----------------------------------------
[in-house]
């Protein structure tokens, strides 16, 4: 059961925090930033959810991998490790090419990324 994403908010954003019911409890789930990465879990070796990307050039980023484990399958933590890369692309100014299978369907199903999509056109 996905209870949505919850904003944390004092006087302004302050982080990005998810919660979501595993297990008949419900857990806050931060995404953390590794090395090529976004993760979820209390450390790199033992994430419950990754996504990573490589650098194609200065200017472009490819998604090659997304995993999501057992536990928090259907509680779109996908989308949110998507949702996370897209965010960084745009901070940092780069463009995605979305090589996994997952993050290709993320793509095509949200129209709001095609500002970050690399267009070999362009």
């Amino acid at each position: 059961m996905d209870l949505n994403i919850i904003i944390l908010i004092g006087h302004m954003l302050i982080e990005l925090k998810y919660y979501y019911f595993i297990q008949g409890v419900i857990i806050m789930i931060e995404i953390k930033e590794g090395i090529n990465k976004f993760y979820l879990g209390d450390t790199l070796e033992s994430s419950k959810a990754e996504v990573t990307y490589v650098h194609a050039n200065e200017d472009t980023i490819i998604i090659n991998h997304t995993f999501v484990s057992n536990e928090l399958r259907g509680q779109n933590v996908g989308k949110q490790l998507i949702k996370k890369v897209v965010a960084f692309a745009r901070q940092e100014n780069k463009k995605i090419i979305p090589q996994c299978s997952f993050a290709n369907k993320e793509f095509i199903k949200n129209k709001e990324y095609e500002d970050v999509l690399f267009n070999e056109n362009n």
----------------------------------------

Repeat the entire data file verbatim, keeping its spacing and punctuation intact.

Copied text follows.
[in-house]
């Protein structure tokens, strides 16, 4: 059961925090930033959810991998490790090419990324 994403908010954003019911409890789930990465879990070796990307050039980023484990399958933590890369692309100014299978369907199903999509056109 996905209870949505919850904003944390004092006087302004302050982080990005998810919660979501595993297990008949419900857990806050931060995404953390590794090395090529976004993760979820209390450390790199033992994430419950990754996504990573490589650098194609200065200017472009490819998604090659997304995993999501057992536990928090259907509680779109996908989308949110998507949702996370897209965010960084745009901070940092780069463009995605979305090589996994997952993050290709993320793509095509949200129209709001095609500002970050690399267009070999362009």
């Amino acid at each position: 059961m996905d209870l949505n994403i919850i904003i944390l908010i004092g006087h302004m954003l302050i982080e990005l925090k998810y919660y979501y019911f595993i297990q008949g409890v419900i857990i806050m789930i931060e995404i953390k930033e590794g090395i090529n990465k976004f993760y979820l879990g209390d450390t790199l070796e033992s994430s419950k959810a990754e996504v990573t990307y490589v650098h194609a050039n200065e200017d472009t980023i490819i998604i090659n991998h997304t995993f999501v484990s057992n536990e928090l399958r259907g509680q779109n933590v996908g989308k949110q490790l998507i949702k996370k890369v897209v965010a960084f692309a745009r901070q940092e100014n780069k463009k995605i090419i979305p090589q996994c299978s997952f993050a290709n369907k993320e793509f095509i199903k949200n129209k709001e990324y095609e500002d970050v999509l690399f267009n070999e056109n362009n």